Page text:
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Today there are two active development proposals on the historic Naples townsite.

Between Paradiso’s two lots and the Santa Barbara Ranch project, lie 57 acres with 25 substandard “Naples Townsite” lots. Owned by the Paradiso developers and formerly the western end of the Arco-Dos Pueblos Golf Course, the lands are bounded by Cañada Tomate and the Paradiso project to the east, Highway 101 to the north, the Santa Barbara Ranch fence line to the west, and the Pacific Ocean to the south. Developers propose to build seven large houses on these lands – four between the ocean and the railroad, and three between the railroad and Highway 101. These former oilfield lands have high quality habitat that includes wetlands, native grasslands, white-tailed kites and grasshopper sparrows. The entire site is visually prominent when you are traveling along Highway 101 and the railroad.

The CBAR (Central Board of Architectural Review) conceptually reviewed the developer’s preliminary designs for the seven proposed homes earlier this year. If you drive by the site, you’ll see that the developer is currently drilling shallow wells to test septic system suitability. The project’s full development application is expected to be submitted to the County in early 2017. It will be a two- to three-year process that will include preparation of an EIR, a public comment period, and County processing of permits through the Planning Commission, Board of Supervisors and Coastal Commission. Gaviota Coast Conservancy and its ally, Surfrider Foundation, will scrutinize every detail of this project at every step of the way to prevent inappropriate development in this sensitive coastal area.

The public does not currently have a legal right to go onto these lands, but can view them from the Santa Barbara Ranch fence line (to get there, park on Dos Pueblos Canyon Road by the southbound 101 on-ramp and follow the trail around the gate and onto Langtry Avenue and over the railroad tracks, then veer left/east toward the fence line) or from the Seals Trail).

In another part of the Naples Townsite, a different developer is proposing development on lot numbers 66 and 69, relying on the 2008 Santa Barbara Ranch project preliminary approval that has not been finalized by the County or reviewed by the Coastal Commission. The developer has proposed to build two large homes on a bluff-top lot and a lot north of the railroad. This application remains incomplete, and will likely need an EIR before any development can be considered.

If you are interested in visiting the Naples area, the public can legally access Santa Barbara Ranch, with the exception of lots 66 and 69, by parking on Dos Pueblos Canyon Road by the southbound 101 on-ramp and following the trail around the gate and onto Langtry Ave. and over the railroad tracks down to the beach. The Seals trail also offers access from the fence along the southbound side of the freeway, across the railroad and west to the beach access path. Views of the Paradiso property are available from both Langtry Ave. and the Seals Trail, but the public cannot legally access the property itself.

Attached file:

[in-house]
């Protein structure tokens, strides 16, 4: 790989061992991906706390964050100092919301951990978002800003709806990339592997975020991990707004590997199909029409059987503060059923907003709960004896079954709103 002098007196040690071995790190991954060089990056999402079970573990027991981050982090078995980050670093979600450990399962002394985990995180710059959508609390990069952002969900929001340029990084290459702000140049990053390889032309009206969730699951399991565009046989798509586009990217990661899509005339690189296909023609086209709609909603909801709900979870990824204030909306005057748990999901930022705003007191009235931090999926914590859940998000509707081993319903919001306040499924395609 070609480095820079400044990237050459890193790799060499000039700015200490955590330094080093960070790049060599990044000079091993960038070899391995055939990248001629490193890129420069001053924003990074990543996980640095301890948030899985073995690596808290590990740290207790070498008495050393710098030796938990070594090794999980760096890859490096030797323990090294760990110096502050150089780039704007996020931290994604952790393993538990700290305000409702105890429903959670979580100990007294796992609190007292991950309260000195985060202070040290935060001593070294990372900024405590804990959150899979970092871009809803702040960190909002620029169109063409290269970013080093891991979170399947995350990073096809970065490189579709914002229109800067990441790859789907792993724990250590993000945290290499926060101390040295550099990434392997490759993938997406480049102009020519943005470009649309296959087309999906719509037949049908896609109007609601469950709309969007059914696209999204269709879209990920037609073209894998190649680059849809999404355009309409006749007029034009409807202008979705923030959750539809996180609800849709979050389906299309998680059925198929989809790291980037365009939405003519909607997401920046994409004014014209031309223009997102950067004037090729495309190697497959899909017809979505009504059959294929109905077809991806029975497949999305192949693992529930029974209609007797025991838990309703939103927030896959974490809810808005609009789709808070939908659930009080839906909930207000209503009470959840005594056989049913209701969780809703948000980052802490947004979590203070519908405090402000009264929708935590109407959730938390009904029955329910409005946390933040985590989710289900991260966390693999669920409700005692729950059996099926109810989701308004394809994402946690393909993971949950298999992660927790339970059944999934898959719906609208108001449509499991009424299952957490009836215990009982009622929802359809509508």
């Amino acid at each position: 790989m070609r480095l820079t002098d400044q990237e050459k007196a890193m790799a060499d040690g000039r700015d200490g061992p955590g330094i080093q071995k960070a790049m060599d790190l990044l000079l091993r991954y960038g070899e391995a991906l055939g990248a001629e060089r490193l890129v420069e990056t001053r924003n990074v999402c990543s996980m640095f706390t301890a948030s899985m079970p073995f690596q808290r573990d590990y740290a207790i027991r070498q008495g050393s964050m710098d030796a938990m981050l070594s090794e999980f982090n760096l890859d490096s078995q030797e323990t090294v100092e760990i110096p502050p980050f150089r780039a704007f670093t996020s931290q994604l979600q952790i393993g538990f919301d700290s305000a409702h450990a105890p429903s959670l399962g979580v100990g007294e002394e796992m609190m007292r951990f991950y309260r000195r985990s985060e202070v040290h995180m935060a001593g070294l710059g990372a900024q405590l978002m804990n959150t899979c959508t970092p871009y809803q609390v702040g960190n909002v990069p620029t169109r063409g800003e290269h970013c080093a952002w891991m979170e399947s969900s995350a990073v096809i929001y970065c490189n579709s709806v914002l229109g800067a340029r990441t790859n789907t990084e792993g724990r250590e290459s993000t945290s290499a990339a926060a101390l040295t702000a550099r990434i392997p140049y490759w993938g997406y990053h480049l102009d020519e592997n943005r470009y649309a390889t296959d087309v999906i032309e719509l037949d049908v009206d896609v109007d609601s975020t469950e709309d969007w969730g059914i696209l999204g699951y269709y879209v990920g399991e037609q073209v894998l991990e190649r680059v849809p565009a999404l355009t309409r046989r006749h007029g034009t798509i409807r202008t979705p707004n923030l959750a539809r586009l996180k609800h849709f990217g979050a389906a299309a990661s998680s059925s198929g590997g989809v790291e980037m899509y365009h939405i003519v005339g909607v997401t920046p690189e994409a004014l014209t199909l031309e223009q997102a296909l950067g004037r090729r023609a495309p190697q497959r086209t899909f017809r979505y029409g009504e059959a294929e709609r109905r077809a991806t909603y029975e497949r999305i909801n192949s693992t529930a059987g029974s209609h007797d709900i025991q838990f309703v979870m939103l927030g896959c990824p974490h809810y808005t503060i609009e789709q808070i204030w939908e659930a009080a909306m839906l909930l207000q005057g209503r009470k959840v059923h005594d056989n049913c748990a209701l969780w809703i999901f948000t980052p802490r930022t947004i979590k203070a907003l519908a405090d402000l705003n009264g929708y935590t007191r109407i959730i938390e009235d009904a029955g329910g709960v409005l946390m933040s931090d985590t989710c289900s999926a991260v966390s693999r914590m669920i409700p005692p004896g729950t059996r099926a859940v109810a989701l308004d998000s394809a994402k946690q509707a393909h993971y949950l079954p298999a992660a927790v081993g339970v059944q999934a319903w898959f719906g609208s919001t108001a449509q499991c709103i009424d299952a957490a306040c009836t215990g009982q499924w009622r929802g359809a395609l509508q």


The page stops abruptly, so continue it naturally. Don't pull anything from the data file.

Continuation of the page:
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History of the GavPlan

The genesis of the GavPlan began in 1999 with the initiation of the National Park Service study of the creation of a National Seashore on the Gaviota Coast, https://www.nps.gov/pwro/gaviota/. While this study found that the Coast was suitable for inclusion in the National Park system, George Bush and local landowners felt otherwise and the creational of a National Seashore on the Gaviota Coast died a contentious death in 2004.

The opposition to the National Seashore formed around the “Common Ground” process, a process led by landowners that failed to find much common ground in a series of boisterous meetings, but did agree on the concept of “local control” as the fundamental organizing principal.

As the Common Ground process was proving to be fruitless, a group of its members and stakeholders formed the Study Group in 2001. The 14 members of this group meet twice a month for a number of years, ultimately issues a report “Respecting Our Heritage, Determining Our Future” in the fall of 2005, http://ocpc.msi.ucsb.edu/pdfs/GCSG.pdf. The report offered a comprehensive plan for the long-term preservation of the Gaviota Coast and its agricultural productivity. This report fell on deaf ears at the Board of Supervisors under the leadership of Brooks Firestone.

Doreen Farr, an advocate of the Study Group process, replaced Brooks Firestone and in 2009 initiated the Gaviota Planning Advisory Committee (GavPAC) to prepare an updated to the local coastal plan. The Committee produced a balanced plan offering a fair compromise on environmental, agricultural, public access, and development issues. It should serve the public well in the coming decades.

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Rockin’ and Rollin’ Through Gaviota

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Barney Brantingham of the Santa Barbara Independent joined Gaviota Coast Conservancy docents for a tour of the Gaviota Coast aboard a vintage railcar on November 5. The trip was a fundraiser for Gaviota Coast Conservancy. Here's Barney, on spending the day riding a vintage rail car along the Gaviota Coast.